The surname Jest was originally formed in the western region of Britain in the country of Wales
. This name began as a nickname
for a guest or stranger. The surname Jest is derived from the Old English word "gest," which in turn comes from the Old Norse Word "gestr," which means "guest" or "stranger."
Early Origins of the Jest family
The surname Jest was first found in Worcestershire
, where they held a family seat
from very ancient times.
Early History of the Jest family
This web page shows only a small excerpt of our Jest research.Another 109 words (8 lines of text) covering the years 1248 and 1273 are included under the topic Early Jest History in all our PDF Extended History products and printed products wherever possible.
Jest Spelling Variations
surnames are relatively few in number, but they have an inordinately large number of spelling variations
. There are many factors that explain the preponderance of Welsh
variants, but the earliest is found during the Middle Ages when Welsh
surnames came into use. Scribes and church officials recorded names as they sounded, which often resulted in a single person's name being inconsistently recorded over his lifetime. The transliteration of Welsh
names into English also accounts for many of the spelling variations: the unique Brythonic Celtic
language of the Welsh
had many sounds the English language was incapable of accurately reproducing. It was also common for members of a same surname to change their names slightly, in order to signify a branch loyalty within the family, a religious adherence, or even patriotic affiliations. For all of these reasons, the many spelling variations
of particular Welsh
names are very important. The surname Jest has occasionally been spelled Guest, Guests, Jeste and others.
Early Notables of the Jest family (pre 1700)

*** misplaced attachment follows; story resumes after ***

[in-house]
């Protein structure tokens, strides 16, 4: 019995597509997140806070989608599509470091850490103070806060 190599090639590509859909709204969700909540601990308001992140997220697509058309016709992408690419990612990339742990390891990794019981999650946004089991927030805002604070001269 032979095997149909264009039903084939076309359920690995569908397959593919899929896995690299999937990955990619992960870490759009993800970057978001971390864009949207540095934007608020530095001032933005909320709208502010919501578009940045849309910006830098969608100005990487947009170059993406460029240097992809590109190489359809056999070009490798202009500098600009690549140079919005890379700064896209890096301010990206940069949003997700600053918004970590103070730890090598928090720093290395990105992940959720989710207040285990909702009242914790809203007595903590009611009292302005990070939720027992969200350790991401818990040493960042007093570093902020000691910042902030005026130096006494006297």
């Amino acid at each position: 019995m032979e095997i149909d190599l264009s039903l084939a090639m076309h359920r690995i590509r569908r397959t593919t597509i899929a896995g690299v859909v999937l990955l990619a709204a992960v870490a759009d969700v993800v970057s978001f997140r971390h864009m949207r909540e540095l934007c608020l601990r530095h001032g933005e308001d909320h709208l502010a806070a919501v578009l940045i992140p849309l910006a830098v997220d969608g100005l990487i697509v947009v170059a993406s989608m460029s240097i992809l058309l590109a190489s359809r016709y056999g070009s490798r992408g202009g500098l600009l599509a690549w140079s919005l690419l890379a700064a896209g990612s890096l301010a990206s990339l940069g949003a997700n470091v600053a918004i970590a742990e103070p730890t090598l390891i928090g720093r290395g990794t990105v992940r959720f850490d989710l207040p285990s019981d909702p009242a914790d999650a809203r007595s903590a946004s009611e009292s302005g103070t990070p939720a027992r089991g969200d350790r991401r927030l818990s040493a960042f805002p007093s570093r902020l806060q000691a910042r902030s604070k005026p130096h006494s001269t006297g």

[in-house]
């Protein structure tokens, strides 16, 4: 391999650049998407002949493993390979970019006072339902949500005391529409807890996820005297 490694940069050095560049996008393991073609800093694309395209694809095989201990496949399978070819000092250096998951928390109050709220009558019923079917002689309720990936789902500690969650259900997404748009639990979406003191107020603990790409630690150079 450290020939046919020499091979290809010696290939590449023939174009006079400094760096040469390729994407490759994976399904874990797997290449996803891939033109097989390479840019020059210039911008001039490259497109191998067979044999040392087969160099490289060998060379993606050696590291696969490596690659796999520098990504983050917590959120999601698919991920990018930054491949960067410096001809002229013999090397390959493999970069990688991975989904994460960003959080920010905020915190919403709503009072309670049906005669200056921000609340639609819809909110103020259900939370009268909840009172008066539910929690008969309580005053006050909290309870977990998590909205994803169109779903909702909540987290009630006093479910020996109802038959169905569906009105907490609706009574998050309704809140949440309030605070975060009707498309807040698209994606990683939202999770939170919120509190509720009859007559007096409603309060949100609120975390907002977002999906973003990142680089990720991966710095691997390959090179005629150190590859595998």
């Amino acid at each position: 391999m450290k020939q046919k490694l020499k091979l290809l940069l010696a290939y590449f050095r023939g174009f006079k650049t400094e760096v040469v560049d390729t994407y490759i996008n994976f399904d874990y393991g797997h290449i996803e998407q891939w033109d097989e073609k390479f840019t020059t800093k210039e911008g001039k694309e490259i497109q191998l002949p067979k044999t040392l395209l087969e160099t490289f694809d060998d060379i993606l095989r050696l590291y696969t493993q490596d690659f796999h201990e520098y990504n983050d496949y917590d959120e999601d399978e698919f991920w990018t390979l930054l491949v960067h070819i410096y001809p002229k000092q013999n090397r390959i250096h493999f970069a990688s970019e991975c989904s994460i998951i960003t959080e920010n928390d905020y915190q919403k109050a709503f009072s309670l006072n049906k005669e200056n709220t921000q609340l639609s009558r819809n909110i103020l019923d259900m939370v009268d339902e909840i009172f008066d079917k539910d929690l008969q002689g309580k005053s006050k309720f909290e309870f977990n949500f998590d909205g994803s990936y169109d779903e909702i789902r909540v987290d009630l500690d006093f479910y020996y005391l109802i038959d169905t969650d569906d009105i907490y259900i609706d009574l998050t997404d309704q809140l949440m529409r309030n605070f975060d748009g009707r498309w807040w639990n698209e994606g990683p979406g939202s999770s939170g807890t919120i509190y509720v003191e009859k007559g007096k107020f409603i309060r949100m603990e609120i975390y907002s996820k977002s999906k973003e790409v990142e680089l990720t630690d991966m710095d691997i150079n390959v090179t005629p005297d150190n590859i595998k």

Prominent amongst the family during the late Middle Ages was John Guest (1722-1785), a brewer, farmer and coal merchant in Broseley, Shropshire
, co-founder of the Plymouth Ironworks in 1763; Sir Josiah John Guest, 1st... Another 33 words (2 lines of text) are included under the topic Early Jest Notables in all our PDF Extended History products and printed products wherever possible.
Migration of the Jest family to Ireland
Some of the Jest family moved to Ireland
, but this topic is not covered in this excerpt.Another 41 words (3 lines of text) about their life in Ireland is included in all our PDF Extended History products and printed products wherever possible.
Migration of the Jest family to the New World and Oceana
In the late 19th and early 20th centuries, many people from Wales
joined the general migration to North America in search of land, work, and freedom. These immigrants greatly contributed to the rapid development of the new nations of Canada and the United States. They also added a rich and lasting cultural heritage to their newly adopted societies. Investigation of immigration and passenger lists has revealed a number of people bearing the name Jest:
Jest Settlers in United States in the 19th Century
- Xavier Jest, who landed in Washington County, Pennsylvania in 1879 CITATION[CLOSE]
Filby, P. William, Meyer, Mary K., Passenger and immigration lists index : a guide to published arrival records of about 500,000 passengers who came to the United States and Canada in the seventeenth, eighteenth, and nineteenth centuries. 1982-1985 Cumulated Supplements in Four Volumes Detroit, Mich. : Gale Research Co., 1985, Print (ISBN 0-8103-1795-8)
The Jest Motto
The motto was originally a war cry or slogan. Mottoes first began to be shown with arms in the 14th and 15th centuries, but were not in general use until the 17th century. Thus the oldest coats of arms generally do not include a motto. Mottoes seldom form part of the grant of arms: Under most heraldic authorities, a motto is an optional component of the coat of arms, and can be added to or changed at will; many families have chosen not to display a motto.
Motto: Ferro non gladio
Motto Translation: By iron, not by the sword.
Jest Family Crest Products
- ^ Filby, P. William, Meyer, Mary K., Passenger and immigration lists index : a guide to published arrival records of about 500,000 passengers who came to the United States and Canada in the seventeenth, eighteenth, and nineteenth centuries. 1982-1985 Cumulated Supplements in Four Volumes Detroit, Mich. : Gale Research Co., 1985, Print (ISBN 0-8103-1795-8)